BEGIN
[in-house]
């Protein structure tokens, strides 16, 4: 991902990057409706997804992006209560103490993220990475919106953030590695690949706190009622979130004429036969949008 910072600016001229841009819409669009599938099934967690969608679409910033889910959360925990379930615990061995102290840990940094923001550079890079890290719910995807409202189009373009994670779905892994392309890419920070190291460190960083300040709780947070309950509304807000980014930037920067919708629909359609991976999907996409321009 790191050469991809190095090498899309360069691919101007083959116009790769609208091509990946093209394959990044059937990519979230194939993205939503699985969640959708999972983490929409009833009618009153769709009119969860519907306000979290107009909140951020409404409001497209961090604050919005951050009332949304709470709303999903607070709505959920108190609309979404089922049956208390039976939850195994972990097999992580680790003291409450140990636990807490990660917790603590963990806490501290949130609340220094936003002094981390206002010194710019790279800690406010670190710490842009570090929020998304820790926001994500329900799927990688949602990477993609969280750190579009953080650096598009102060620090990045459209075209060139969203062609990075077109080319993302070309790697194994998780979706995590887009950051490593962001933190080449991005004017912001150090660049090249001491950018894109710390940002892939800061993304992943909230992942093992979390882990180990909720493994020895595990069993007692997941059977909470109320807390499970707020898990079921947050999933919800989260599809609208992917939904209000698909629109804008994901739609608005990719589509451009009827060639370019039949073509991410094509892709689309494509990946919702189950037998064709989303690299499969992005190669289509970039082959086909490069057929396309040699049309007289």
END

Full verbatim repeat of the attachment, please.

[in-house]
């Protein structure tokens, strides 16, 4: 991902990057409706997804992006209560103490993220990475919106953030590695690949706190009622979130004429036969949008 910072600016001229841009819409669009599938099934967690969608679409910033889910959360925990379930615990061995102290840990940094923001550079890079890290719910995807409202189009373009994670779905892994392309890419920070190291460190960083300040709780947070309950509304807000980014930037920067919708629909359609991976999907996409321009 790191050469991809190095090498899309360069691919101007083959116009790769609208091509990946093209394959990044059937990519979230194939993205939503699985969640959708999972983490929409009833009618009153769709009119969860519907306000979290107009909140951020409404409001497209961090604050919005951050009332949304709470709303999903607070709505959920108190609309979404089922049956208390039976939850195994972990097999992580680790003291409450140990636990807490990660917790603590963990806490501290949130609340220094936003002094981390206002010194710019790279800690406010670190710490842009570090929020998304820790926001994500329900799927990688949602990477993609969280750190579009953080650096598009102060620090990045459209075209060139969203062609990075077109080319993302070309790697194994998780979706995590887009950051490593962001933190080449991005004017912001150090660049090249001491950018894109710390940002892939800061993304992943909230992942093992979390882990180990909720493994020895595990069993007692997941059977909470109320807390499970707020898990079921947050999933919800989260599809609208992917939904209000698909629109804008994901739609608005990719589509451009009827060639370019039949073509991410094509892709689309494509990946919702189950037998064709989303690299499969992005190669289509970039082959086909490069057929396309040699049309007289």